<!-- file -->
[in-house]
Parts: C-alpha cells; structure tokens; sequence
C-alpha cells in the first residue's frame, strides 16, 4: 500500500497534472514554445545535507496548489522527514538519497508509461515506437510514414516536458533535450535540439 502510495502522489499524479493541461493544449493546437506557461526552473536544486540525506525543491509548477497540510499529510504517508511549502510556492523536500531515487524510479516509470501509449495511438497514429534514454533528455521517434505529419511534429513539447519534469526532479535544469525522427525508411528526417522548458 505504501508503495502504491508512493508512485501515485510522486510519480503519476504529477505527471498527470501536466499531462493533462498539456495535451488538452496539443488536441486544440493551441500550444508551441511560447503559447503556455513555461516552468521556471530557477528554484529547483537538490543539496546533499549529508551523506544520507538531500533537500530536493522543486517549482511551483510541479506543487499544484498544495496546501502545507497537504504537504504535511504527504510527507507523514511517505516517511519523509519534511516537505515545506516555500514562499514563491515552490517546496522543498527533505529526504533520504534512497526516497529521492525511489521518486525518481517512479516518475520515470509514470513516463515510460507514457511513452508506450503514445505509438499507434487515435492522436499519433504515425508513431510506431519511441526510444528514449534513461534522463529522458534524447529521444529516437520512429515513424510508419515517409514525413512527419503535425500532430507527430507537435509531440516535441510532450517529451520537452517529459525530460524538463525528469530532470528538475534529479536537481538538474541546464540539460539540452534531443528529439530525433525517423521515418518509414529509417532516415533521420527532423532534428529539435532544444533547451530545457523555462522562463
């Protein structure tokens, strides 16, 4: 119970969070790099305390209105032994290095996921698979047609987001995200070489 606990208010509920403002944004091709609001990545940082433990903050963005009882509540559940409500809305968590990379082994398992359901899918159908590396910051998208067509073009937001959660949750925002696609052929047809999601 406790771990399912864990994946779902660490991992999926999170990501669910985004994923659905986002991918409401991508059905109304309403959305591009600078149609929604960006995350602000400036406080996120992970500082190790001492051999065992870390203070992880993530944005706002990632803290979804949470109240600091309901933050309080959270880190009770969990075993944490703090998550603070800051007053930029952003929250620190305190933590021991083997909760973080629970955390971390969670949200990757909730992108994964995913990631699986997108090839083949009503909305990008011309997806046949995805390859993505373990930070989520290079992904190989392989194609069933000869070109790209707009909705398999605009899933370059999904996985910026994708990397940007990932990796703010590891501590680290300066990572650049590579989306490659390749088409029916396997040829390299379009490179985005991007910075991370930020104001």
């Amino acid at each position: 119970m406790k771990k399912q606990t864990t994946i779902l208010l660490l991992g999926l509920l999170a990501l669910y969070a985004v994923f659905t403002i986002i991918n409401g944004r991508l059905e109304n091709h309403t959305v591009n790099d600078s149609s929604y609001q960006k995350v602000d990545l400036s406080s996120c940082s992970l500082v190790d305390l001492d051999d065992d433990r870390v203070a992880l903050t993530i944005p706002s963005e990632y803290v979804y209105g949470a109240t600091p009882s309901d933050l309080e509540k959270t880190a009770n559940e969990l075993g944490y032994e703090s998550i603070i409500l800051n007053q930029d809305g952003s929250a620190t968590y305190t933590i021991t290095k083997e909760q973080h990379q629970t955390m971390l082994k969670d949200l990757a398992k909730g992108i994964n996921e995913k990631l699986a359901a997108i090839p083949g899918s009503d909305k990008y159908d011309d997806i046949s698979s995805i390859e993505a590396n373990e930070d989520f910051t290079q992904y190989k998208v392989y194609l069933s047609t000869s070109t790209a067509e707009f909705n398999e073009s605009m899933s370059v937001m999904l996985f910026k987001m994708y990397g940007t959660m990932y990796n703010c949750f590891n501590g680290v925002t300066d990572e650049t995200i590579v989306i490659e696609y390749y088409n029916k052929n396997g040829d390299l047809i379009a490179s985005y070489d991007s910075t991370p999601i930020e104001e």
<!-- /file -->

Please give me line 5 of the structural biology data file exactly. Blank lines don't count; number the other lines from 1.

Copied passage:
């Amino acid at each position: 119970m406790k771990k399912q606990t864990t994946i779902l208010l660490l991992g999926l509920l999170a990501l669910y969070a985004v994923f659905t403002i986002i991918n409401g944004r991508l059905e109304n091709h309403t959305v591009n790099d600078s149609s929604y609001q960006k995350v602000d990545l400036s406080s996120c940082s992970l500082v190790d305390l001492d051999d065992d433990r870390v203070a992880l903050t993530i944005p706002s963005e990632y803290v979804y209105g949470a109240t600091p009882s309901d933050l309080e509540k959270t880190a009770n559940e969990l075993g944490y032994e703090s998550i603070i409500l800051n007053q930029d809305g952003s929250a620190t968590y305190t933590i021991t290095k083997e909760q973080h990379q629970t955390m971390l082994k969670d949200l990757a398992k909730g992108i994964n996921e995913k990631l699986a359901a997108i090839p083949g899918s009503d909305k990008y159908d011309d997806i046949s698979s995805i390859e993505a590396n373990e930070d989520f910051t290079q992904y190989k998208v392989y194609l069933s047609t000869s070109t790209a067509e707009f909705n398999e073009s605009m899933s370059v937001m999904l996985f910026k987001m994708y990397g940007t959660m990932y990796n703010c949750f590891n501590g680290v925002t300066d990572e650049t995200i590579v989306i490659e696609y390749y088409n029916k052929n396997g040829d390299l047809i379009a490179s985005y070489d991007s910075t991370p999601i930020e104001e």